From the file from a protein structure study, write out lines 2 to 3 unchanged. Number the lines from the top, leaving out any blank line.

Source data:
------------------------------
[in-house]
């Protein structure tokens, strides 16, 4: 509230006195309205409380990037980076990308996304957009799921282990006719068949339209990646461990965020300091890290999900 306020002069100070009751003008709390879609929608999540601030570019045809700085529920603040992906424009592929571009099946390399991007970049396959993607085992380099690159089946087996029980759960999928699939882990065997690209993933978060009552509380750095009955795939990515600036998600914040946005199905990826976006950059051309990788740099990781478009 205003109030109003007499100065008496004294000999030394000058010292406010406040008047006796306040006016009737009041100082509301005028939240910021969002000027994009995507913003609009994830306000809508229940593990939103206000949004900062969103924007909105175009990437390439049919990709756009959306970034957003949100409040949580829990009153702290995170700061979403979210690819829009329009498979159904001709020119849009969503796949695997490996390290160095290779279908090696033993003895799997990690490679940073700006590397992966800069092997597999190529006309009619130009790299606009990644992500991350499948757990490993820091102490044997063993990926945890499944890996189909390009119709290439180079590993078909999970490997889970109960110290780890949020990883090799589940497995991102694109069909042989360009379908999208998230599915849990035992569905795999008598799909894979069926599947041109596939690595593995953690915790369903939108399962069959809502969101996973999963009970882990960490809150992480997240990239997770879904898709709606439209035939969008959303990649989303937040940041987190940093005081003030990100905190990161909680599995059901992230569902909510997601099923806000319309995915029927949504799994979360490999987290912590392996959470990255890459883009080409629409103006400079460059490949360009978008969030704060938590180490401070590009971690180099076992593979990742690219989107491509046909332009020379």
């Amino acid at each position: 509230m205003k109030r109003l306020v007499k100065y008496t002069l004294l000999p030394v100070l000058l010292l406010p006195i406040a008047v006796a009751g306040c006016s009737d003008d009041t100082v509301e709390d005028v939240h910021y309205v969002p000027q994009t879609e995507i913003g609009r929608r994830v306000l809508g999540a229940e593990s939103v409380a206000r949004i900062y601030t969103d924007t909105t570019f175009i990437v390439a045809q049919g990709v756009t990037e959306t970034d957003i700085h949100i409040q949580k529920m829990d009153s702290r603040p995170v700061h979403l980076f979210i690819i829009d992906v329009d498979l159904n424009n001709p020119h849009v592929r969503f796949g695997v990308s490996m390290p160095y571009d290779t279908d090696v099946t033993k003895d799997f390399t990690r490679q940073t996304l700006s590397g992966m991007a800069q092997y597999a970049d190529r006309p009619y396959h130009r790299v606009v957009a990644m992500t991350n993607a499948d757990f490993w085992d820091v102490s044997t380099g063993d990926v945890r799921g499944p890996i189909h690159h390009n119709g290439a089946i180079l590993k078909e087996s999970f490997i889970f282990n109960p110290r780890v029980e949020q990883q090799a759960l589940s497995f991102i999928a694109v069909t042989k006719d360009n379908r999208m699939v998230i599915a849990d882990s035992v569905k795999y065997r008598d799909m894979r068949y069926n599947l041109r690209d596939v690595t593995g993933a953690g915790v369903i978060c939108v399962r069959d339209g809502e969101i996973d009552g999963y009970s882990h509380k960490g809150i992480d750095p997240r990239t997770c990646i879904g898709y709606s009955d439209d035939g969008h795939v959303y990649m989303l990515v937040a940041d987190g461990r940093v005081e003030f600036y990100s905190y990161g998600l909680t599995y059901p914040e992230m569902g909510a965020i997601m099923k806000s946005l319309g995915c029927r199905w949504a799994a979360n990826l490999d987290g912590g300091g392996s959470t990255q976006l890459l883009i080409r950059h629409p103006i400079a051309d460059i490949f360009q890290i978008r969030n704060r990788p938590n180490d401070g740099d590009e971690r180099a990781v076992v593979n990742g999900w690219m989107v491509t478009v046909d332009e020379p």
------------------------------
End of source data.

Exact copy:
């Protein structure tokens, strides 16, 4: 509230006195309205409380990037980076990308996304957009799921282990006719068949339209990646461990965020300091890290999900 306020002069100070009751003008709390879609929608999540601030570019045809700085529920603040992906424009592929571009099946390399991007970049396959993607085992380099690159089946087996029980759960999928699939882990065997690209993933978060009552509380750095009955795939990515600036998600914040946005199905990826976006950059051309990788740099990781478009 205003109030109003007499100065008496004294000999030394000058010292406010406040008047006796306040006016009737009041100082509301005028939240910021969002000027994009995507913003609009994830306000809508229940593990939103206000949004900062969103924007909105175009990437390439049919990709756009959306970034957003949100409040949580829990009153702290995170700061979403979210690819829009329009498979159904001709020119849009969503796949695997490996390290160095290779279908090696033993003895799997990690490679940073700006590397992966800069092997597999190529006309009619130009790299606009990644992500991350499948757990490993820091102490044997063993990926945890499944890996189909390009119709290439180079590993078909999970490997889970109960110290780890949020990883090799589940497995991102694109069909042989360009379908999208998230599915849990035992569905795999008598799909894979069926599947041109596939690595593995953690915790369903939108399962069959809502969101996973999963009970882990960490809150992480997240990239997770879904898709709606439209035939969008959303990649989303937040940041987190940093005081003030990100905190990161909680599995059901992230569902909510997601099923806000319309995915029927949504799994979360490999987290912590392996959470990255890459883009080409629409103006400079460059490949360009978008969030704060938590180490401070590009971690180099076992593979990742690219989107491509046909332009020379």
């Amino acid at each position: 509230m205003k109030r109003l306020v007499k100065y008496t002069l004294l000999p030394v100070l000058l010292l406010p006195i406040a008047v006796a009751g306040c006016s009737d003008d009041t100082v509301e709390d005028v939240h910021y309205v969002p000027q994009t879609e995507i913003g609009r929608r994830v306000l809508g999540a229940e593990s939103v409380a206000r949004i900062y601030t969103d924007t909105t570019f175009i990437v390439a045809q049919g990709v756009t990037e959306t970034d957003i700085h949100i409040q949580k529920m829990d009153s702290r603040p995170v700061h979403l980076f979210i690819i829009d992906v329009d498979l159904n424009n001709p020119h849009v592929r969503f796949g695997v990308s490996m390290p160095y571009d290779t279908d090696v099946t033993k003895d799997f390399t990690r490679q940073t996304l700006s590397g992966m991007a800069q092997y597999a970049d190529r006309p009619y396959h130009r790299v606009v957009a990644m992500t991350n993607a499948d757990f490993w085992d820091v102490s044997t380099g063993d990926v945890r799921g499944p890996i189909h690159h390009n119709g290439a089946i180079l590993k078909e087996s999970f490997i889970f282990n109960p110290r780890v029980e949020q990883q090799a759960l589940s497995f991102i999928a694109v069909t042989k006719d360009n379908r999208m699939v998230i599915a849990d882990s035992v569905k795999y065997r008598d799909m894979r068949y069926n599947l041109r690209d596939v690595t593995g993933a953690g915790v369903i978060c939108v399962r069959d339209g809502e969101i996973d009552g999963y009970s882990h509380k960490g809150i992480d750095p997240r990239t997770c990646i879904g898709y709606s009955d439209d035939g969008h795939v959303y990649m989303l990515v937040a940041d987190g461990r940093v005081e003030f600036y990100s905190y990161g998600l909680t599995y059901p914040e992230m569902g909510a965020i997601m099923k806000s946005l319309g995915c029927r199905w949504a799994a979360n990826l490999d987290g912590g300091g392996s959470t990255q976006l890459l883009i080409r950059h629409p103006i400079a051309d460059i490949f360009q890290i978008r969030n704060r990788p938590n180490d401070g740099d590009e971690r180099a990781v076992v593979n990742g999900w690219m989107v491509t478009v046909d332009e020379p």